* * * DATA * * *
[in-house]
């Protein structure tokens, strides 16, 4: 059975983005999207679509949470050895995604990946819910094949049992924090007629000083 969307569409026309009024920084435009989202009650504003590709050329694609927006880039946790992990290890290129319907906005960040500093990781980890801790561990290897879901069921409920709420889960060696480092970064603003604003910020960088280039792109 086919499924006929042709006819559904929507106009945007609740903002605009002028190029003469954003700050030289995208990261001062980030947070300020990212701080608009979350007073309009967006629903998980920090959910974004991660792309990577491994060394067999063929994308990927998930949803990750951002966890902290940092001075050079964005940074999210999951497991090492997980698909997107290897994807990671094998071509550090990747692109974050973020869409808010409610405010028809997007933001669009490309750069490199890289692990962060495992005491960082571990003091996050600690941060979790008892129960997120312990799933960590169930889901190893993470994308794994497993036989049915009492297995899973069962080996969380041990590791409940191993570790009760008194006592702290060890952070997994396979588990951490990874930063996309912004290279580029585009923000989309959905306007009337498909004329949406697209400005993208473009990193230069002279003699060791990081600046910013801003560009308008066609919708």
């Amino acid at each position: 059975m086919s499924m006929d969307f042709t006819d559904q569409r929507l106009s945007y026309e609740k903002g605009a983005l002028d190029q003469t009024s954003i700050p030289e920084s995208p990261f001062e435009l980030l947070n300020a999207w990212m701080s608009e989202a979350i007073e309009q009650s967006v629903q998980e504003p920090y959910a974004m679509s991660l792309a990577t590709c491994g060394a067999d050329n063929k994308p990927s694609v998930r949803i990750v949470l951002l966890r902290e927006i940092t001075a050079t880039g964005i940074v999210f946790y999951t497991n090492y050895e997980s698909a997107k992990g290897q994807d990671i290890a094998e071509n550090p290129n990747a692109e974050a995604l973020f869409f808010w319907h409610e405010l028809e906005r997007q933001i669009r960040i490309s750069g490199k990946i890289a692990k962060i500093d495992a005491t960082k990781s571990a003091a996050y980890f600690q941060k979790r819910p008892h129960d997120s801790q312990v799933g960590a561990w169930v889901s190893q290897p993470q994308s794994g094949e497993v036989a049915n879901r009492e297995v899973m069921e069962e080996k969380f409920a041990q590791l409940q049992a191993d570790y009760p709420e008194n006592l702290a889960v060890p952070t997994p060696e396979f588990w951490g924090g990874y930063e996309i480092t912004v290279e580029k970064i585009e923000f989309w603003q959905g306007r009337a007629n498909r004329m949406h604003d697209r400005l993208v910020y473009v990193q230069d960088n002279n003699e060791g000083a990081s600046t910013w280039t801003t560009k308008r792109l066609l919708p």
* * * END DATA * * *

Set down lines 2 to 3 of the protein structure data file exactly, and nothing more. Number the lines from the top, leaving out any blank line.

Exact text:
């Protein structure tokens, strides 16, 4: 059975983005999207679509949470050895995604990946819910094949049992924090007629000083 969307569409026309009024920084435009989202009650504003590709050329694609927006880039946790992990290890290129319907906005960040500093990781980890801790561990290897879901069921409920709420889960060696480092970064603003604003910020960088280039792109 086919499924006929042709006819559904929507106009945007609740903002605009002028190029003469954003700050030289995208990261001062980030947070300020990212701080608009979350007073309009967006629903998980920090959910974004991660792309990577491994060394067999063929994308990927998930949803990750951002966890902290940092001075050079964005940074999210999951497991090492997980698909997107290897994807990671094998071509550090990747692109974050973020869409808010409610405010028809997007933001669009490309750069490199890289692990962060495992005491960082571990003091996050600690941060979790008892129960997120312990799933960590169930889901190893993470994308794994497993036989049915009492297995899973069962080996969380041990590791409940191993570790009760008194006592702290060890952070997994396979588990951490990874930063996309912004290279580029585009923000989309959905306007009337498909004329949406697209400005993208473009990193230069002279003699060791990081600046910013801003560009308008066609919708």
């Amino acid at each position: 059975m086919s499924m006929d969307f042709t006819d559904q569409r929507l106009s945007y026309e609740k903002g605009a983005l002028d190029q003469t009024s954003i700050p030289e920084s995208p990261f001062e435009l980030l947070n300020a999207w990212m701080s608009e989202a979350i007073e309009q009650s967006v629903q998980e504003p920090y959910a974004m679509s991660l792309a990577t590709c491994g060394a067999d050329n063929k994308p990927s694609v998930r949803i990750v949470l951002l966890r902290e927006i940092t001075a050079t880039g964005i940074v999210f946790y999951t497991n090492y050895e997980s698909a997107k992990g290897q994807d990671i290890a094998e071509n550090p290129n990747a692109e974050a995604l973020f869409f808010w319907h409610e405010l028809e906005r997007q933001i669009r960040i490309s750069g490199k990946i890289a692990k962060i500093d495992a005491t960082k990781s571990a003091a996050y980890f600690q941060k979790r819910p008892h129960d997120s801790q312990v799933g960590a561990w169930v889901s190893q290897p993470q994308s794994g094949e497993v036989a049915n879901r009492e297995v899973m069921e069962e080996k969380f409920a041990q590791l409940q049992a191993d570790y009760p709420e008194n006592l702290a889960v060890p952070t997994p060696e396979f588990w951490g924090g990874y930063e996309i480092t912004v290279e580029k970064i585009e923000f989309w603003q959905g306007r009337a007629n498909r004329m949406h604003d697209r400005l993208v910020y473009v990193q230069d960088n002279n003699e060791g000083a990081s600046t910013w280039t801003t560009k308008r792109l066609l919708p």